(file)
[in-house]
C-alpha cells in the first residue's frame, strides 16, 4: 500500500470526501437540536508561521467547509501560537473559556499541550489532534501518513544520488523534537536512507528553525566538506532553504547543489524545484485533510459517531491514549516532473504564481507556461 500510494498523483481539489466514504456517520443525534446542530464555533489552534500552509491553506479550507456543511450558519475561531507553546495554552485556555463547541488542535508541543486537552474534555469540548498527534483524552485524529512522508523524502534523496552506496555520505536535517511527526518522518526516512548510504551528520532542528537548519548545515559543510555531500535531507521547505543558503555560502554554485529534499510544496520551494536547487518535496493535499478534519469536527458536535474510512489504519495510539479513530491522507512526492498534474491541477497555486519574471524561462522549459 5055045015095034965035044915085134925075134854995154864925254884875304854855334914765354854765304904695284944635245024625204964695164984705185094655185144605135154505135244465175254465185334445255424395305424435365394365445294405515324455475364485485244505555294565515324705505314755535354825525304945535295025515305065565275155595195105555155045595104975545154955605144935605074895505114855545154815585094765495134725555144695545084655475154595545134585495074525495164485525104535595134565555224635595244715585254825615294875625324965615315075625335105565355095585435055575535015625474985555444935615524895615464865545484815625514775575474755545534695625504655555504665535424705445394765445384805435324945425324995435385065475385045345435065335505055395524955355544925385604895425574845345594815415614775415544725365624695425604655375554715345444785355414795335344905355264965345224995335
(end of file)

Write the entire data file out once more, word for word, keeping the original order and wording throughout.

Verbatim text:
[in-house]
C-alpha cells in the first residue's frame, strides 16, 4: 500500500470526501437540536508561521467547509501560537473559556499541550489532534501518513544520488523534537536512507528553525566538506532553504547543489524545484485533510459517531491514549516532473504564481507556461 500510494498523483481539489466514504456517520443525534446542530464555533489552534500552509491553506479550507456543511450558519475561531507553546495554552485556555463547541488542535508541543486537552474534555469540548498527534483524552485524529512522508523524502534523496552506496555520505536535517511527526518522518526516512548510504551528520532542528537548519548545515559543510555531500535531507521547505543558503555560502554554485529534499510544496520551494536547487518535496493535499478534519469536527458536535474510512489504519495510539479513530491522507512526492498534474491541477497555486519574471524561462522549459 5055045015095034965035044915085134925075134854995154864925254884875304854855334914765354854765304904695284944635245024625204964695164984705185094655185144605135154505135244465175254465185334445255424395305424435365394365445294405515324455475364485485244505555294565515324705505314755535354825525304945535295025515305065565275155595195105555155045595104975545154955605144935605074895505114855545154815585094765495134725555144695545084655475154595545134585495074525495164485525104535595134565555224635595244715585254825615294875625324965615315075625335105565355095585435055575535015625474985555444935615524895615464865545484815625514775575474755545534695625504655555504665535424705445394765445384805435324945425324995435385065475385045345435065335505055395524955355544925385604895425574845345594815415614775415544725365624695425604655375554715345444785355414795335344905355264965345224995335